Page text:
"Well, then, you can go to Texas A&M and hang out with the Aggies," Mike said. "You should get a kick out of that."

"I don't want to go to college," Katrina said. "I want to be Kildaran. It does not require a college degree. The only training I need is from that blonde witch you brought in from Uzbekistan."

"Oh, yeah, you two would get on like a house afire. Every been in a house that's on fire, Katrina?"

"I actually get along just fine with Anastasia," Katrina said, batting her eyes at him. "Who do you think gave me the book?"

"Katrina!" Father Devlich shouted, striding over. "Quit pestering the Kildar!"

Father Devlich was tall and broad with gray-shot red hair clipped above the ears and off the collar. Practically the definition of "rock-headedness" he had been landed a "daughter" that was his functional opposite. Perhaps it was the reason that he seemed to be perpetually angry.

"It's quite alright, Father Devlich," Mike said, smiling at the man. Of all the Fathers, Devlich was, hands down, his least favorite. And the feeling was mutual.

"Kildar," Father Devlich said, nodding. "It's just that the Elders are waiting."

"I will be there momentarily," Mike said. He was, after all, the fucking Kildar. If he wanted to talk to a pretty girl, the Elders could damned well wait. On the other hand, Father Kulcyanov was in the group and the old soldier didn't deserve to be ignored. "Katrina, we'll talk later. But you're not in the running for Kildaran. That's final. Not any time soon. So do good work for Mother Lenka. Get your education down, too. Okay?"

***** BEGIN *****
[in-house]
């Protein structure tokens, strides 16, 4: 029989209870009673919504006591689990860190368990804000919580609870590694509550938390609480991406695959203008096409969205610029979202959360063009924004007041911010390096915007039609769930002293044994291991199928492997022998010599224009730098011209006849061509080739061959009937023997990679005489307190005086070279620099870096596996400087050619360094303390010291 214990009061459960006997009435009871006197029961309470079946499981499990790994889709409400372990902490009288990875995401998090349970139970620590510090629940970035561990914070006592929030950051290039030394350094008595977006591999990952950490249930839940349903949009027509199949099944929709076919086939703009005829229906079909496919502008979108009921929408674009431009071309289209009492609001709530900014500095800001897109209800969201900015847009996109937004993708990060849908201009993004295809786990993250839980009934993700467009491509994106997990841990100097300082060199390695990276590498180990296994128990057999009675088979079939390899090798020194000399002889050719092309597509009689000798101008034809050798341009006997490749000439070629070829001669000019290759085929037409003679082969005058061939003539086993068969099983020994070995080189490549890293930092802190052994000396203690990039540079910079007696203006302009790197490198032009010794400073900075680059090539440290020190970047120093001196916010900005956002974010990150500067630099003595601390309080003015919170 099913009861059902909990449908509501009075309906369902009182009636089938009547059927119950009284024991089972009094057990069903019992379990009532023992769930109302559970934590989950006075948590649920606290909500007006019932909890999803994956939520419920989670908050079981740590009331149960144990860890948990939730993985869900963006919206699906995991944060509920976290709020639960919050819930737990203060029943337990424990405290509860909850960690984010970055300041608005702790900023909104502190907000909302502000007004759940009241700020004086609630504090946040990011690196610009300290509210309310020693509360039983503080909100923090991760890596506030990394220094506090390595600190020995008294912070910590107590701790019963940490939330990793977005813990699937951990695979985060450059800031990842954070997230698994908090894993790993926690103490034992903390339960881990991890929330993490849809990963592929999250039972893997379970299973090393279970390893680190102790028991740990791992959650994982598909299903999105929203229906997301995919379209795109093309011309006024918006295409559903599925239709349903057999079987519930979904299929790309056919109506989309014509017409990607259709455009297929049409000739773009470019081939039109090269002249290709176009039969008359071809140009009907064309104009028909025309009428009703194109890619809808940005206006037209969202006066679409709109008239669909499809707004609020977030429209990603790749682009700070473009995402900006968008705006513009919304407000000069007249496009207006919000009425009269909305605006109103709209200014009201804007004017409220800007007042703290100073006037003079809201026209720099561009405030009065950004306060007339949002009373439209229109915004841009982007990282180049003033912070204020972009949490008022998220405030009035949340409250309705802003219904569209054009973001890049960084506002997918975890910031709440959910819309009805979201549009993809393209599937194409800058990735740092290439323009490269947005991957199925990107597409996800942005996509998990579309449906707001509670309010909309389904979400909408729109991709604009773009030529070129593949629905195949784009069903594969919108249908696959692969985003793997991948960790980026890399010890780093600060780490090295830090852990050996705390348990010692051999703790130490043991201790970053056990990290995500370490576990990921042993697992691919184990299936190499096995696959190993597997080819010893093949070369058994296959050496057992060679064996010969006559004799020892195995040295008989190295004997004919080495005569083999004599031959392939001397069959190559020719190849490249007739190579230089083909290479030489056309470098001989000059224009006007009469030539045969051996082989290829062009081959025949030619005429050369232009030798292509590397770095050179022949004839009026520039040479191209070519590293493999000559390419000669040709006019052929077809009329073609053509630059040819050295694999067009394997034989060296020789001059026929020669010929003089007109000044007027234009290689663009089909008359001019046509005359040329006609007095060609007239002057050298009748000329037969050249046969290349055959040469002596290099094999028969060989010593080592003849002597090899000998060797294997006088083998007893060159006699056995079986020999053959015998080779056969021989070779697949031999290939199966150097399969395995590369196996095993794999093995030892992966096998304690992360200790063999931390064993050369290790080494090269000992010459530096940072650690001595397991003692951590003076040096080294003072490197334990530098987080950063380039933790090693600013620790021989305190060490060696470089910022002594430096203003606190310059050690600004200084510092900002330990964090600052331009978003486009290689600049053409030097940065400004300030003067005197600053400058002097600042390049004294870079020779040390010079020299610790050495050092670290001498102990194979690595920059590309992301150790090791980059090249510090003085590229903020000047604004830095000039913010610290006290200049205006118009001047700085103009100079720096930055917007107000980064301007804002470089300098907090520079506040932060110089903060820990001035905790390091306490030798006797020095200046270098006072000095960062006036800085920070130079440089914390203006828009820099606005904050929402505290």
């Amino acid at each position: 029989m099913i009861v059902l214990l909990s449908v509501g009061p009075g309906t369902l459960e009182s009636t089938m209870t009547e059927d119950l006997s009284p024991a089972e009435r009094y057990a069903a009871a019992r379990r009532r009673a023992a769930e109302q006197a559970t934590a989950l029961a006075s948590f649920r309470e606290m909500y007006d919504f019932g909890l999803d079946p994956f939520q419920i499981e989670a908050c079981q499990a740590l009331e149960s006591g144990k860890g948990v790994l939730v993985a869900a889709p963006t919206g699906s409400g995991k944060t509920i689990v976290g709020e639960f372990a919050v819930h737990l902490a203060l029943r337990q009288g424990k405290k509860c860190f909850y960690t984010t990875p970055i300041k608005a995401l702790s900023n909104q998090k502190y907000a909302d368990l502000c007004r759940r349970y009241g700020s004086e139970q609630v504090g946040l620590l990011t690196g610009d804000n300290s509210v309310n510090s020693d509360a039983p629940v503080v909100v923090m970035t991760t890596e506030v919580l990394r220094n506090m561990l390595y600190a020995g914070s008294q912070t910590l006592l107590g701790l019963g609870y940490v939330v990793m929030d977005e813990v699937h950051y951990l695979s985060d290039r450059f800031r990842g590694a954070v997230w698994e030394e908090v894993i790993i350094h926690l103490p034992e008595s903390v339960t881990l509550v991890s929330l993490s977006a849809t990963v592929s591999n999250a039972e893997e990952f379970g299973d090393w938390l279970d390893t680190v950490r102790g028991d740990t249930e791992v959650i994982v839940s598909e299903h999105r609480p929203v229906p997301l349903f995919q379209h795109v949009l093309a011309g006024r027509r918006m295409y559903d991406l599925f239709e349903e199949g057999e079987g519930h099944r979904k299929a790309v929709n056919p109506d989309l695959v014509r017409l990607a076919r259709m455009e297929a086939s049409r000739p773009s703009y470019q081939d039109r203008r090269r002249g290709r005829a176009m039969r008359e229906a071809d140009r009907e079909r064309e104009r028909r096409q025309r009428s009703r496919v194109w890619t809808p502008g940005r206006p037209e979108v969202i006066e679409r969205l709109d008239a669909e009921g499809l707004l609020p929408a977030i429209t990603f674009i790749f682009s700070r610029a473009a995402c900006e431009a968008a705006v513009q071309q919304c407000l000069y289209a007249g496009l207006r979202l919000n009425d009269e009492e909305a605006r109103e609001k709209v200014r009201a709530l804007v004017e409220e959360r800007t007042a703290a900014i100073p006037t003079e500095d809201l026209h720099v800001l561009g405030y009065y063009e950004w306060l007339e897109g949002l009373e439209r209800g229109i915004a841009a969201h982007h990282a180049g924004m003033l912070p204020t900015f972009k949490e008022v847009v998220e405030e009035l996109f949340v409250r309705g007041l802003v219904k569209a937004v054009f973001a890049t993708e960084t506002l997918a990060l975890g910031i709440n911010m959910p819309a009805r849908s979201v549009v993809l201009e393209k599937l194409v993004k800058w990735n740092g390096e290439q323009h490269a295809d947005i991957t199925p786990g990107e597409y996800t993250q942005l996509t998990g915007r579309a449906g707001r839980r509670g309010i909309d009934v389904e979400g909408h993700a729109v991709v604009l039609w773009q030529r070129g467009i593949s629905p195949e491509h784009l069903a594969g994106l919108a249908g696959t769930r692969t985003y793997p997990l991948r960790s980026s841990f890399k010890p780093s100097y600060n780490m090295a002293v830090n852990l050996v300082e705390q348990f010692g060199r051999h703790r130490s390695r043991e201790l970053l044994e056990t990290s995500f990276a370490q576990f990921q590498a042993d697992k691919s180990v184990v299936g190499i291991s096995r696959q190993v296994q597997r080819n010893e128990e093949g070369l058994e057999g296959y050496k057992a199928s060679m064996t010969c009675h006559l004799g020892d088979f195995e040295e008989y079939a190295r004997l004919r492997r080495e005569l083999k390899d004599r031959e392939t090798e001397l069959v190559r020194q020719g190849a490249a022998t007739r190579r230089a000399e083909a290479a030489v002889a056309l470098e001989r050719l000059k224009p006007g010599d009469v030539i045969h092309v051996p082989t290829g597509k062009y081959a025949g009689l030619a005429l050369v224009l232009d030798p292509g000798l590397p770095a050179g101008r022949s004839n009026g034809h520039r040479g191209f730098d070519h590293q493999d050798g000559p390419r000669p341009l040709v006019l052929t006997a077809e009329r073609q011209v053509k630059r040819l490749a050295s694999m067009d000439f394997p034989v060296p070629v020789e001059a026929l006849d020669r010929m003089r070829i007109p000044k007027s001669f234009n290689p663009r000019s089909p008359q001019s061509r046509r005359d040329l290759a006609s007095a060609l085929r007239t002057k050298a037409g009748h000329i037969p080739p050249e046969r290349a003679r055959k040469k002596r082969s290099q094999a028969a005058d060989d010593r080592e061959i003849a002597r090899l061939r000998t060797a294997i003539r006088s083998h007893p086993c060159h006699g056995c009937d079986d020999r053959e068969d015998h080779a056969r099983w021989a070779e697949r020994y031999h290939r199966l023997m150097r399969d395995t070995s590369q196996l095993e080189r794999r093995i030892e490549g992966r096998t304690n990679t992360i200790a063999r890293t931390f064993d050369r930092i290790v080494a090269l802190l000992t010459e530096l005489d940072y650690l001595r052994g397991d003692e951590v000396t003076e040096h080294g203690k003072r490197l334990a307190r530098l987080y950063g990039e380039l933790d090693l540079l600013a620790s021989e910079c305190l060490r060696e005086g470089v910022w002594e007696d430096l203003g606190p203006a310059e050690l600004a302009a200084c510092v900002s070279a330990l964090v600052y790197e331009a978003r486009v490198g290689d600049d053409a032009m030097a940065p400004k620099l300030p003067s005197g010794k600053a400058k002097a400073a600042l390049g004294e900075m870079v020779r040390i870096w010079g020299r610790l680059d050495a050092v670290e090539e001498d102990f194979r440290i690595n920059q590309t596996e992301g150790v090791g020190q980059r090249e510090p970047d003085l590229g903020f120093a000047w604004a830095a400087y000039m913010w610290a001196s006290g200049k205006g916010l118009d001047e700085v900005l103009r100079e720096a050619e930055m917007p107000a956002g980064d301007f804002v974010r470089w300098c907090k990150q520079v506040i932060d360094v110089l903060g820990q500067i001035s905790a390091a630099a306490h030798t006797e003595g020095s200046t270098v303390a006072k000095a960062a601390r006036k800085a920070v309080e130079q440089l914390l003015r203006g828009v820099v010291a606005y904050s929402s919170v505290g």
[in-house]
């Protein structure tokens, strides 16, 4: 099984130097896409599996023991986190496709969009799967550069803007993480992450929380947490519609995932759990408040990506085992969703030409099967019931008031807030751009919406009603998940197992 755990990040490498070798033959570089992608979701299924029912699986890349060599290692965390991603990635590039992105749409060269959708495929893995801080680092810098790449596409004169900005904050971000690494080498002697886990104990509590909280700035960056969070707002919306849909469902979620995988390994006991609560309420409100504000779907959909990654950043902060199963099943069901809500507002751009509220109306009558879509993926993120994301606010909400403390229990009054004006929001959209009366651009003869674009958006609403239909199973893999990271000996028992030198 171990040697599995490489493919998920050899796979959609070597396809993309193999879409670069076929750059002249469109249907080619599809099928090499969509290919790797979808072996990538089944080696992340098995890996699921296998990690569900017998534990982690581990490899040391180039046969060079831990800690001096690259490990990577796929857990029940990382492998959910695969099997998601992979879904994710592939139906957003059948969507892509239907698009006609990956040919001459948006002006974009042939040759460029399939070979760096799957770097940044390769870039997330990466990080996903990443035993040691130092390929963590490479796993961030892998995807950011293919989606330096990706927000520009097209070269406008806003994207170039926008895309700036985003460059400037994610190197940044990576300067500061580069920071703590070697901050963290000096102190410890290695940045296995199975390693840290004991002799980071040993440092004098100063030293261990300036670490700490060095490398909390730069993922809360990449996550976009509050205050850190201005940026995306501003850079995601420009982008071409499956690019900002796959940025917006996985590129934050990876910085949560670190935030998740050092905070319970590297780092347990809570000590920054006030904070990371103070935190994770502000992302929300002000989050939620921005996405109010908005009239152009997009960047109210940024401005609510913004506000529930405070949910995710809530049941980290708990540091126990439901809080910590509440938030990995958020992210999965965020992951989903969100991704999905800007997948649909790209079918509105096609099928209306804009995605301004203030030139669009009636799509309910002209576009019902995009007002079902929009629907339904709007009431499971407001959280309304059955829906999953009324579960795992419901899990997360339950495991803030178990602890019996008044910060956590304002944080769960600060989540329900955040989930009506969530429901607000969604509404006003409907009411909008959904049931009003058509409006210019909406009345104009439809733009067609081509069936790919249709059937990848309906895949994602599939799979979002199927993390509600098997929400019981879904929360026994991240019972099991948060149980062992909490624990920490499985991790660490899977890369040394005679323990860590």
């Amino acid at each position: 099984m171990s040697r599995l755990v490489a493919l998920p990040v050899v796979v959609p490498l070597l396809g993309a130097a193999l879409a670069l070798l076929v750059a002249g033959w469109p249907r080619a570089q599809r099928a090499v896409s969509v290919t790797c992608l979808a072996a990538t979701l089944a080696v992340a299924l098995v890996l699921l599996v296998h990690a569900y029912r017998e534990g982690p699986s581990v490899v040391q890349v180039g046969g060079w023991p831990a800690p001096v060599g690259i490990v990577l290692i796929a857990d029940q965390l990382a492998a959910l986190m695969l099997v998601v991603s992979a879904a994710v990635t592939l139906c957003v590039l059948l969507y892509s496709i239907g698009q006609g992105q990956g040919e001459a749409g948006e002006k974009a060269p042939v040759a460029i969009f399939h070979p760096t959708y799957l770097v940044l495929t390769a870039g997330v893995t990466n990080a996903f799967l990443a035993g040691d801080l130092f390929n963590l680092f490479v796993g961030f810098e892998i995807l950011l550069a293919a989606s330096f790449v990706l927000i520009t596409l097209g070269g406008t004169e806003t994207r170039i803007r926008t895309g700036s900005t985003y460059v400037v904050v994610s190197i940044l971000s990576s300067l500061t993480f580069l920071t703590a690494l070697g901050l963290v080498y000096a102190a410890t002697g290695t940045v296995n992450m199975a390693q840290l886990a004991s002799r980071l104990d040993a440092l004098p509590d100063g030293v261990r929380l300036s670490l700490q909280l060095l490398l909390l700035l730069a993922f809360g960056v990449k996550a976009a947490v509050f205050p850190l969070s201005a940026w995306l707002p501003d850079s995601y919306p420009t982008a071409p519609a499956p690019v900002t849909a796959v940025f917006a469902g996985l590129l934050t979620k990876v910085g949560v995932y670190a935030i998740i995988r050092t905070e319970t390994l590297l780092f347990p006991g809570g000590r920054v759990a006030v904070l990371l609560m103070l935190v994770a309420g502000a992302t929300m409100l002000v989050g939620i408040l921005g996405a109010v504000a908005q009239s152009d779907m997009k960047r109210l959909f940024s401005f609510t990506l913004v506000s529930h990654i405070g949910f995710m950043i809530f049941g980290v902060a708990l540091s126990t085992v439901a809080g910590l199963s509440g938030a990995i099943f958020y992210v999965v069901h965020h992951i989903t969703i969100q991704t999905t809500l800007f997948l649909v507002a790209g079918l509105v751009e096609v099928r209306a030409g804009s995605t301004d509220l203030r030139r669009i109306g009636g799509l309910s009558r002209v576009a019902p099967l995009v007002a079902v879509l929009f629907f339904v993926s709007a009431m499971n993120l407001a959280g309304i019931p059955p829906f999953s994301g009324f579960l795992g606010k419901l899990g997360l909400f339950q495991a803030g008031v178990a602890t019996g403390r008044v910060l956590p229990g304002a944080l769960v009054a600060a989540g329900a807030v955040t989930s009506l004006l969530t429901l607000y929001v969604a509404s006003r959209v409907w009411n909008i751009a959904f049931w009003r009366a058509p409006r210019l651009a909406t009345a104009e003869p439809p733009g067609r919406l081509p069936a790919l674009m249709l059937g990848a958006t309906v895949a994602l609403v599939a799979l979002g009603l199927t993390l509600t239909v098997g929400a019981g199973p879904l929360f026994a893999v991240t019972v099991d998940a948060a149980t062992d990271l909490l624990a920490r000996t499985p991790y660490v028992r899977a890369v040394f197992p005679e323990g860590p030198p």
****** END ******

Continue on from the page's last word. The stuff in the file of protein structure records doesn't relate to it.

"Oh, I will," Katrina said, licking her lips. "A very broad education, yes?"

"Oh, my God!" Mike said, shaking his head and walking over to the cluster of Elders.

* * *

"Katrina, I swear by the Father of All..." Father Devlich ground out.

"You swear what, Father?" Katrina asked. "That you will beat me? That you will deny me food? That you will have me shunned? That you will cast me out and send me to town? You've done all of those but send me to town and the Kildar has forbidden that for any girl of the Keldara. I do my job at the brewery, do it well. And I will be Kildaran, bringing honor to the Family. Be it in a year or ten years, I shall be Kildaran. And as to the Father of All, blessings be upon his eye, you know that I now follow the other way. So cursing me by the Father is a weak threat, Father."

"Very well," Father Devlich said. "You feel that you are a woman grown? Then I give you into the hands of Mother Lenka. Let her handle you."

"I have been for three years, Father, and you know that," Katrina said. "I have been in the hands of Mother Lenka since I came of age. At this point, I am very close to being her designated Heir, Father. More status to the House, yes?"

"Much peace be it to you," Father Devlich said, contemptuously. "Great honor, yes. The Goddess is so honored, no one will speak Her name. Her Priestess does not speak of Her except in the dark of the moon and the stillness of the cave."

"She holds Her hand upon the Wheel," Katrina said, smiling and looking into the distance. "It is She who brings the Spring."